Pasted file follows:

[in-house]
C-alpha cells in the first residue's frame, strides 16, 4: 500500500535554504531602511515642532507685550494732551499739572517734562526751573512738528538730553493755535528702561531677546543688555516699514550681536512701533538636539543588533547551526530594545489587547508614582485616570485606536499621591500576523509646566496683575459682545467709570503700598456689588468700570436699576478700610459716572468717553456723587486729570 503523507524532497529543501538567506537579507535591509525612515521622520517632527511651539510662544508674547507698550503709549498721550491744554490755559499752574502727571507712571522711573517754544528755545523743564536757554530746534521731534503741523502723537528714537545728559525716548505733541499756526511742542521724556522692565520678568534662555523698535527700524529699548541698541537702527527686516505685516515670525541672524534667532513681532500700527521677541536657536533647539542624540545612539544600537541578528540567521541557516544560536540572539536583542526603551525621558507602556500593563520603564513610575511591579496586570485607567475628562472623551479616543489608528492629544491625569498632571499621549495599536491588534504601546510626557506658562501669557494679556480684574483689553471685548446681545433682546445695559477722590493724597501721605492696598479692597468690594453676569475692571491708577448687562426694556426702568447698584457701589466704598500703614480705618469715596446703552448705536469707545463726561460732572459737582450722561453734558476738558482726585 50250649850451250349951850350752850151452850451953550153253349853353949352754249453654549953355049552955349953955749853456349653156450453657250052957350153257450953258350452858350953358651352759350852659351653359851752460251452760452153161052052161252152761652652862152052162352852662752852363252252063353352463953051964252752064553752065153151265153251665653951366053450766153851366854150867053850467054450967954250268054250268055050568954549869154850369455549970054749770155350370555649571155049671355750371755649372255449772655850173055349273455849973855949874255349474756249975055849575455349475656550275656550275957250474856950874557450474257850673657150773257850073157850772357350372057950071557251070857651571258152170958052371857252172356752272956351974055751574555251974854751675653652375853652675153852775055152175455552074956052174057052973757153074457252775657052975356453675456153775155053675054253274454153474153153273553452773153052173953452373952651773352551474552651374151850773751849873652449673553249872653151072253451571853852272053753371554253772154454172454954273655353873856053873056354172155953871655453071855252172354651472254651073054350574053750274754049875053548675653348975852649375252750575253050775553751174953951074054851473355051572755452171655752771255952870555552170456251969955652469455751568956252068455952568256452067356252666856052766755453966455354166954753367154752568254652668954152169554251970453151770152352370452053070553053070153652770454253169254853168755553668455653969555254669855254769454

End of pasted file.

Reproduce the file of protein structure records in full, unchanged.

[in-house]
C-alpha cells in the first residue's frame, strides 16, 4: 500500500535554504531602511515642532507685550494732551499739572517734562526751573512738528538730553493755535528702561531677546543688555516699514550681536512701533538636539543588533547551526530594545489587547508614582485616570485606536499621591500576523509646566496683575459682545467709570503700598456689588468700570436699576478700610459716572468717553456723587486729570 503523507524532497529543501538567506537579507535591509525612515521622520517632527511651539510662544508674547507698550503709549498721550491744554490755559499752574502727571507712571522711573517754544528755545523743564536757554530746534521731534503741523502723537528714537545728559525716548505733541499756526511742542521724556522692565520678568534662555523698535527700524529699548541698541537702527527686516505685516515670525541672524534667532513681532500700527521677541536657536533647539542624540545612539544600537541578528540567521541557516544560536540572539536583542526603551525621558507602556500593563520603564513610575511591579496586570485607567475628562472623551479616543489608528492629544491625569498632571499621549495599536491588534504601546510626557506658562501669557494679556480684574483689553471685548446681545433682546445695559477722590493724597501721605492696598479692597468690594453676569475692571491708577448687562426694556426702568447698584457701589466704598500703614480705618469715596446703552448705536469707545463726561460732572459737582450722561453734558476738558482726585 50250649850451250349951850350752850151452850451953550153253349853353949352754249453654549953355049552955349953955749853456349653156450453657250052957350153257450953258350452858350953358651352759350852659351653359851752460251452760452153161052052161252152761652652862152052162352852662752852363252252063353352463953051964252752064553752065153151265153251665653951366053450766153851366854150867053850467054450967954250268054250268055050568954549869154850369455549970054749770155350370555649571155049671355750371755649372255449772655850173055349273455849973855949874255349474756249975055849575455349475656550275656550275957250474856950874557450474257850673657150773257850073157850772357350372057950071557251070857651571258152170958052371857252172356752272956351974055751574555251974854751675653652375853652675153852775055152175455552074956052174057052973757153074457252775657052975356453675456153775155053675054253274454153474153153273553452773153052173953452373952651773352551474552651374151850773751849873652449673553249872653151072253451571853852272053753371554253772154454172454954273655353873856053873056354172155953871655453071855252172354651472254651073054350574053750274754049875053548675653348975852649375252750575253050775553751174953951074054851473355051572755452171655752771255952870555552170456251969955652469455751568956252068455952568256452067356252666856052766755453966455354166954753367154752568254652668954152169554251970453151770152352370452053070553053070153652770454253169254853168755553668455653969555254669855254769454